But why is it in a cave at all?
The answer to that question is that, back in 1958, the U.S. government was in the market for storage space. It needed 30,000 square feet to hold personnel files that were being relocated from a building in Washington, D.C. Officials looked at buildings in Richmond, Va., and Syracuse, N.Y., before choosing this place, an underground complex where 1,000 workers had once cut limestone to feed the steel mills.
A private company had turned the place into an enormous safe-deposit box: safe from the weather and the Soviets, kept naturally cool as a cave. Today, the complex is owned by the company Iron Mountain, which leases out other caverns to store old Hollywood movie reels and photo archives.
The government moved its old records to Boyers in 1960. At first, it was just a file room. Records were shipped to Washington for processing. But over time, the government began to hire more people to work in the mine itself.
For workers inside the mine, Step 2 in the paperwork process is to take the retiree's newly arrived file and match it up with any records already stored in the mine.
In about 15 percent of the cases, that means a long walk into the mine's eight massive file caverns. Inside, they are empty enough to be spooky.
In most cases, however, Step 2 can be completed without a walk. The retiree's files have been scanned into a digital archive and can be looked up on a computer.
But there's a problem: All the information must go in the retiree's manila folder.
And you can't put a computer file in a manila folder.
"We do print them out, right now. But we won't in the future," said Doug Berger, who supervises this operation. The printed-out documents are put in the folder, and it continues.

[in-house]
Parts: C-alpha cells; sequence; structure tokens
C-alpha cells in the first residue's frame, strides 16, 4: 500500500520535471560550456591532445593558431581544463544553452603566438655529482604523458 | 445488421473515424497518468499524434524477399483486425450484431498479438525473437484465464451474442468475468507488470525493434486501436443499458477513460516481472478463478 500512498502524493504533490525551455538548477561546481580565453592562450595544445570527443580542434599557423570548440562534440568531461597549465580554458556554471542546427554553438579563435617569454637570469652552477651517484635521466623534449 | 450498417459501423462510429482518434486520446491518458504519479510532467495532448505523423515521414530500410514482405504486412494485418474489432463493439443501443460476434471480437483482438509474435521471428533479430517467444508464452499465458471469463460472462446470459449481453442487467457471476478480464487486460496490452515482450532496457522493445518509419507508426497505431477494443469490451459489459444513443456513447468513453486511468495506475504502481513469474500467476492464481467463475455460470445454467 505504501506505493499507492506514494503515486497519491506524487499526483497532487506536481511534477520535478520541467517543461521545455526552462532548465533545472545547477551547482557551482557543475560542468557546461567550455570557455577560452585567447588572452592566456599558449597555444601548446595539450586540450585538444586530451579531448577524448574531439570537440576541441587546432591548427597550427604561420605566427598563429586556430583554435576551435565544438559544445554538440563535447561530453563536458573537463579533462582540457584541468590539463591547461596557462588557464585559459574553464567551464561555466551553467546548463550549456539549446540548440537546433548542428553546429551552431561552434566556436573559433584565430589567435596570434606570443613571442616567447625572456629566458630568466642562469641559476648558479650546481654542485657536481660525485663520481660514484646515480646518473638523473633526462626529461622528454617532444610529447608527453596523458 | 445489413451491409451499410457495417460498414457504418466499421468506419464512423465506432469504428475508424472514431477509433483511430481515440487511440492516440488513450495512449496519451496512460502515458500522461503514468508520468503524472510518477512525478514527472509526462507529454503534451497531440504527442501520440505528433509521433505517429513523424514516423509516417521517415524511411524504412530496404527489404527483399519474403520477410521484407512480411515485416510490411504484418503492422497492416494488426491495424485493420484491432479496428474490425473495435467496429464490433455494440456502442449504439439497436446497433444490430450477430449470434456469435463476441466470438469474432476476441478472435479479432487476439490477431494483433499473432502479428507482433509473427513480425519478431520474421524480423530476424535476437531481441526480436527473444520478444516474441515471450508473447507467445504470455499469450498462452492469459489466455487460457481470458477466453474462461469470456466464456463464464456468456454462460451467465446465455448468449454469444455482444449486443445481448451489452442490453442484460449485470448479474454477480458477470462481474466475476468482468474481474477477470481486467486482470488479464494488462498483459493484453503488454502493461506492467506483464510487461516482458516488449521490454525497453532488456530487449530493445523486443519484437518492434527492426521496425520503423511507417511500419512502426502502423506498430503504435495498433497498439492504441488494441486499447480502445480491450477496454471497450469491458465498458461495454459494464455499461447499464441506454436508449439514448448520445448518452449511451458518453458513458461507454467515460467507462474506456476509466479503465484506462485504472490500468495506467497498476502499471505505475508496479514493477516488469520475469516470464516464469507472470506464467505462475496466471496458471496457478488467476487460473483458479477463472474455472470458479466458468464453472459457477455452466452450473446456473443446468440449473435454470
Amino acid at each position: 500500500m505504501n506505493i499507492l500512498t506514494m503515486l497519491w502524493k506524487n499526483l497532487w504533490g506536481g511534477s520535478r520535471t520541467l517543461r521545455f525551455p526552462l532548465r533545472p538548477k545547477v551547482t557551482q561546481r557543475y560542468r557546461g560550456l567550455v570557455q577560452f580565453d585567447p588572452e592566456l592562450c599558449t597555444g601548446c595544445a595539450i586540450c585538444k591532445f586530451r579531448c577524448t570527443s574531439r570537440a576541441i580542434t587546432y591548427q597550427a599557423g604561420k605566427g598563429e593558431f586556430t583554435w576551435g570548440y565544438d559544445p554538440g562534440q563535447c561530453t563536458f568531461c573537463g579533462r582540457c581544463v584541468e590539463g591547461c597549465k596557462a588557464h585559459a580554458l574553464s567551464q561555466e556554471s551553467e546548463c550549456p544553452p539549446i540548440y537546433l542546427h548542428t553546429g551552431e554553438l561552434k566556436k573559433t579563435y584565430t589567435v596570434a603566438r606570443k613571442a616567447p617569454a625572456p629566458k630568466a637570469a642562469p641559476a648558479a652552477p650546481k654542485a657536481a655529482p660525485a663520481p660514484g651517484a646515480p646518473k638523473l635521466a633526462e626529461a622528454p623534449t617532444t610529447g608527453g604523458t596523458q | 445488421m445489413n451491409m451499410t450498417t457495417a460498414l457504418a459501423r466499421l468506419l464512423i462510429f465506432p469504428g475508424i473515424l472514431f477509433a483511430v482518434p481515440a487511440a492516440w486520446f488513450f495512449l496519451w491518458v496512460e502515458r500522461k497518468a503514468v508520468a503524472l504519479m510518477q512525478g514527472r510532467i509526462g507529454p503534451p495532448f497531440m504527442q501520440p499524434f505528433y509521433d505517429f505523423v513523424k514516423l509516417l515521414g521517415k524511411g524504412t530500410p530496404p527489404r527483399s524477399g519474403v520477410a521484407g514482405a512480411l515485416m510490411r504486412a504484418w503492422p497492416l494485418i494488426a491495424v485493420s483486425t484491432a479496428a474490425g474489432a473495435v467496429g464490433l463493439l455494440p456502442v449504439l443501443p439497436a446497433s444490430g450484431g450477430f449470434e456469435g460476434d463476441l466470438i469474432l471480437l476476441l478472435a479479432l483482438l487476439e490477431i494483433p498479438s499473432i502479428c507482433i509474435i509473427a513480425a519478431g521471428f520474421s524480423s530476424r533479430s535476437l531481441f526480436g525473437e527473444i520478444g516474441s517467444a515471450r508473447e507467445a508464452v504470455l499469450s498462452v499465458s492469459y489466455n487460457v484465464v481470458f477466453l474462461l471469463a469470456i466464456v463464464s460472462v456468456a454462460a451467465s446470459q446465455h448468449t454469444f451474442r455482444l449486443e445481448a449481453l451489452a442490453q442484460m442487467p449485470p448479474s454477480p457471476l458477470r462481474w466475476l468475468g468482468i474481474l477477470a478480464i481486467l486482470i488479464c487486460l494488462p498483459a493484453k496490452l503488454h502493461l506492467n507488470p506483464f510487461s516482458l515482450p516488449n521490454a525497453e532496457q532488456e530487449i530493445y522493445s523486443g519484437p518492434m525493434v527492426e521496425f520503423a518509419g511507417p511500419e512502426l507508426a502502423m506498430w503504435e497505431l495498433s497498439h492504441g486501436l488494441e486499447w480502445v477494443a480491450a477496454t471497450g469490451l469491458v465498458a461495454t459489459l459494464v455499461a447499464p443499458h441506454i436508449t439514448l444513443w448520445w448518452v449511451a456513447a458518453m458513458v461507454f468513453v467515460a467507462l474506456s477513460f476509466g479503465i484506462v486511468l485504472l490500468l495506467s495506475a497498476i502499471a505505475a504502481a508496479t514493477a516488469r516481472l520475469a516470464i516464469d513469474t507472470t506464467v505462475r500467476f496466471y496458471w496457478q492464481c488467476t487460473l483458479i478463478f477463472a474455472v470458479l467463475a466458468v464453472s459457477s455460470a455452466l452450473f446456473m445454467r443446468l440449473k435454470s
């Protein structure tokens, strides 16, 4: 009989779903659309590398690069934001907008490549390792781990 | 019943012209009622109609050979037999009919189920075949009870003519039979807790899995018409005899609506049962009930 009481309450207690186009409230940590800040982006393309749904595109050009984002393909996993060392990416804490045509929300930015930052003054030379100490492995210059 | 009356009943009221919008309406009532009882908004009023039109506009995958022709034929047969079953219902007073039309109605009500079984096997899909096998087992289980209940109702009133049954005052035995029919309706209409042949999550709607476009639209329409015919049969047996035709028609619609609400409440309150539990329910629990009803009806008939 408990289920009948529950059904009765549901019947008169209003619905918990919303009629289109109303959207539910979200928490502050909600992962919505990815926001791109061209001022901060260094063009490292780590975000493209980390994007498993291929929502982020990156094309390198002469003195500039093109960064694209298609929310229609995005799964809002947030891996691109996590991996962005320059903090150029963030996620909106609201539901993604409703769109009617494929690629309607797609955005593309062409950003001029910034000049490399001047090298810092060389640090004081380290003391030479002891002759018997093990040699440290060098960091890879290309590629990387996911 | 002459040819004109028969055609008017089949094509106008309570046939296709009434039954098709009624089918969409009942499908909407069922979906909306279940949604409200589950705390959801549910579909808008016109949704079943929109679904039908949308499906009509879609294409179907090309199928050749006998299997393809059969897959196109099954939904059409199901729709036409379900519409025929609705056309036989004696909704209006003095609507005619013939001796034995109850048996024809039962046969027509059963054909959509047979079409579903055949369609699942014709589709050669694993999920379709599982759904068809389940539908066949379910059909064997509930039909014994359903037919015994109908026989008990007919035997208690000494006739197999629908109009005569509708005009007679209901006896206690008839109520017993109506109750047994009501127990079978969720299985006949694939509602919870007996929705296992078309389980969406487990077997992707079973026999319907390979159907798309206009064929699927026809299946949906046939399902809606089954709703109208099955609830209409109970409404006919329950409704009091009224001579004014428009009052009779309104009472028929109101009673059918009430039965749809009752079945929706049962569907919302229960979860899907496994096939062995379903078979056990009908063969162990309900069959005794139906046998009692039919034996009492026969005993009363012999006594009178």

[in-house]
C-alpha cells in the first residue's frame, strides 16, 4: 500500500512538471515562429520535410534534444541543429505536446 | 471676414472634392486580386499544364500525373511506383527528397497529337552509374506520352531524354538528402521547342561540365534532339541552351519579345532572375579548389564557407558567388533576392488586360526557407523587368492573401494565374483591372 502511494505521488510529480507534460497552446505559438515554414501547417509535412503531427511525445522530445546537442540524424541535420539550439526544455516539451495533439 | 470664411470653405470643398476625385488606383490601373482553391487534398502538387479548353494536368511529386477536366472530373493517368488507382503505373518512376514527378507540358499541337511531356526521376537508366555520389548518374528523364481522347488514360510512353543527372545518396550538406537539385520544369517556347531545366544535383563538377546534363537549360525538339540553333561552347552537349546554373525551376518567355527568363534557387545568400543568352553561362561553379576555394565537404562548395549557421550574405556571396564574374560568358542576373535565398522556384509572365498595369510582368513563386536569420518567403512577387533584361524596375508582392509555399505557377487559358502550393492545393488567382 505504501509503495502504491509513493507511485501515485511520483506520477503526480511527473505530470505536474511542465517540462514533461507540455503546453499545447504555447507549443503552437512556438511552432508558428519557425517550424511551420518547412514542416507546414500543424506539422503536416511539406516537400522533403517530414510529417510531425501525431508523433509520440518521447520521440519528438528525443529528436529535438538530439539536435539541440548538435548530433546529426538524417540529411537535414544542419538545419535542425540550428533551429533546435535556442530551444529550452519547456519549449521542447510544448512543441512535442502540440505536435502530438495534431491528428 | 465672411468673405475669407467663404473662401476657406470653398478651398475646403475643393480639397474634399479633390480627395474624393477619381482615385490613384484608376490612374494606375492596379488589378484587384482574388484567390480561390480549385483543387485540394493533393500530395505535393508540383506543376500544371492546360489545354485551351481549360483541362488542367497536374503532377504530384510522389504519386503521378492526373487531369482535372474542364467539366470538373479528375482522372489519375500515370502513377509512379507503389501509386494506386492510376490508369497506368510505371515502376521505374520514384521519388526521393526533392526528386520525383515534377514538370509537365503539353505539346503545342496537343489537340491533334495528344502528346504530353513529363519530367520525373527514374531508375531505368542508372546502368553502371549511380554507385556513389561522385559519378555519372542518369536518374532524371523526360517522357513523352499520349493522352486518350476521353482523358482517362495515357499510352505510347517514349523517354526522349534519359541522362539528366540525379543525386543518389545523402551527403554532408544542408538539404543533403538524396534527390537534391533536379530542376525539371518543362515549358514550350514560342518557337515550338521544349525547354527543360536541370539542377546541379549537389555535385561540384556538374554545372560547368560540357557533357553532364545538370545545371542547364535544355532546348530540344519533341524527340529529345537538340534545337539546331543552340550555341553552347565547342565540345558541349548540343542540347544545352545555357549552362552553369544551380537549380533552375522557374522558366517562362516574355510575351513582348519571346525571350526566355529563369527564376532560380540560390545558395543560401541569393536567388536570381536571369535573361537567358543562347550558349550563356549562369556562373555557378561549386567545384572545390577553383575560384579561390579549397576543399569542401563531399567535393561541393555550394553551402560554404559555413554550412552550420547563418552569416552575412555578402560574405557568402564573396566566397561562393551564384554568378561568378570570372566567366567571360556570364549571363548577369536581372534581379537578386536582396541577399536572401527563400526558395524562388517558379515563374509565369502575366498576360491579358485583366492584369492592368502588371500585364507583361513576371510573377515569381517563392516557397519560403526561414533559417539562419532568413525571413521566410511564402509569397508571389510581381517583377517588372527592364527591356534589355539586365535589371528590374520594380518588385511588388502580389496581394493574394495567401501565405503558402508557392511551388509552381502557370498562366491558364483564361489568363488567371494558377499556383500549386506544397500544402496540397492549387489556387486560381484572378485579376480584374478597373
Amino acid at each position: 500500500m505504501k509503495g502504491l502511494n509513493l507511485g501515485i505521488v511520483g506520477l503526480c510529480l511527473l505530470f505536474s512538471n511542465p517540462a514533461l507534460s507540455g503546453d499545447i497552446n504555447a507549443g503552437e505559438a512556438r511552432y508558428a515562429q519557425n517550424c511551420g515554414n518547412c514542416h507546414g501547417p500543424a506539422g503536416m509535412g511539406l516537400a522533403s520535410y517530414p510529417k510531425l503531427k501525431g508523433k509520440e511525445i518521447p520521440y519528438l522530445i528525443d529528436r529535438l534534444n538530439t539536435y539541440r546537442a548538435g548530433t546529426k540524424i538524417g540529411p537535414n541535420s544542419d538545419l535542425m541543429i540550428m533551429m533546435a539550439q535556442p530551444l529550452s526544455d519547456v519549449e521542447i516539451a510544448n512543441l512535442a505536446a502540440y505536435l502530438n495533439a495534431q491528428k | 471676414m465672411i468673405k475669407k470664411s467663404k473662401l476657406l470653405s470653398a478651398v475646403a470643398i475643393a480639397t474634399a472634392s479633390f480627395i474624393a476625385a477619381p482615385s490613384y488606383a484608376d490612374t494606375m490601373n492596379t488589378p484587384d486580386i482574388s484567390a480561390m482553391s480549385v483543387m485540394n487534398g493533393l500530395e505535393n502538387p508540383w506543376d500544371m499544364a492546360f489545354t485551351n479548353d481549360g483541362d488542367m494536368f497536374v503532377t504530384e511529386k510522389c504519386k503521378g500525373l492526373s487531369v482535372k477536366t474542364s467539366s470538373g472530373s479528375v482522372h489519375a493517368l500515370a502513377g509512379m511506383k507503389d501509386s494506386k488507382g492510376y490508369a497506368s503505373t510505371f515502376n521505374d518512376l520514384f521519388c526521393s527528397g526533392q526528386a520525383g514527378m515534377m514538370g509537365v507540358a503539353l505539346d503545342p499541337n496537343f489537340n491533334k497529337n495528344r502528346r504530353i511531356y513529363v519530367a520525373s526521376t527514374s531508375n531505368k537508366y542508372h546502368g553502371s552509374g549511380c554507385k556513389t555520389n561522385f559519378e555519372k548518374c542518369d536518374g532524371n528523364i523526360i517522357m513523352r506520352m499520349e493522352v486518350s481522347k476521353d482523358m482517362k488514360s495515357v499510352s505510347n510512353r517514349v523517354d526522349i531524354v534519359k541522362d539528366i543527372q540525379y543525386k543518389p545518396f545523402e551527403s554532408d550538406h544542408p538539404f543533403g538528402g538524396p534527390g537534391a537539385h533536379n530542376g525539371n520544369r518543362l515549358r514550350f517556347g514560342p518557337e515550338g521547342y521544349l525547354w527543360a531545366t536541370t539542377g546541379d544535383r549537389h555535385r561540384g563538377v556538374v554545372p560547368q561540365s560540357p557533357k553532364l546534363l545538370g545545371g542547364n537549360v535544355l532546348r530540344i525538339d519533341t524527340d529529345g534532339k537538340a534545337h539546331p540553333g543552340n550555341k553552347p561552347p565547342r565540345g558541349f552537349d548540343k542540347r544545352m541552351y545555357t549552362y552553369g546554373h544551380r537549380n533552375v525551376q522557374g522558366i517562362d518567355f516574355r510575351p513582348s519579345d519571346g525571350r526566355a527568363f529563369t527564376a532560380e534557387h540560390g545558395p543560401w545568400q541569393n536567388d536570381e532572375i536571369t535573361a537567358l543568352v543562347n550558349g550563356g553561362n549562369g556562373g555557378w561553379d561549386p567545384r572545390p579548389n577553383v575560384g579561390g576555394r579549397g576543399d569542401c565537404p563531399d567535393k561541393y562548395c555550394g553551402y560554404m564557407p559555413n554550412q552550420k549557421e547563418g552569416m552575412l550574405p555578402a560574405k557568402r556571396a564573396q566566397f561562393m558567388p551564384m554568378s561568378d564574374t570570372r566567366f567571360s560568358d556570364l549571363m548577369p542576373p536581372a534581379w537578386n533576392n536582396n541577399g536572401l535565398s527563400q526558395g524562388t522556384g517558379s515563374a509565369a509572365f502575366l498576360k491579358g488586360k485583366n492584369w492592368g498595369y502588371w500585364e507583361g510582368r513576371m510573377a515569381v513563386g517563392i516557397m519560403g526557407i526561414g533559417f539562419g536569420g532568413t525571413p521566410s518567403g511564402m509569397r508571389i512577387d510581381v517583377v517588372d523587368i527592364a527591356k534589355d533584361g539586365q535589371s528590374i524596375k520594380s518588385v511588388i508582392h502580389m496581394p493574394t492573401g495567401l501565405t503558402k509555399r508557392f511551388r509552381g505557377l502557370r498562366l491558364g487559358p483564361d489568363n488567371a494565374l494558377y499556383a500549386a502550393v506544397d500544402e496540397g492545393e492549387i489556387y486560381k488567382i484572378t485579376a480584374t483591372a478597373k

Now, Step 3: The file moves around the corner to an adjacent cavern. The workers there have a vital but frustrating job. They must call, email, fax, badger and harass workers in other federal agencies to find paperwork that has been left out of the file.
Step 3 usually takes a few days to a few weeks. But if anybody's file is misplaced along the way, it slows everybody's work down.
Finally, when all the file's missing papers are found, the file moves on to a new set of workers in a new set of caverns.
This is Step 4.
Now that all the retiree's digital data have been turned into paperwork, these workers turn that paperwork into digital data again. They type all the pertinent information into a computer, by hand.
When all the data are entered into the computer, it is onto Step 5. Another employee reviews the case to be sure the data were entered correctly. Then, at last, the case is "triggered." The retiree gets the full check.
That process now takes, on average, at least 61 days. That's the same amount of time it took in 1977, according to a federal audit from that time. Many state retirement systems, which also handle large loads of employees, do it much faster. Florida takes 47 days. The California teachers' retirement system takes 23. Texas takes two.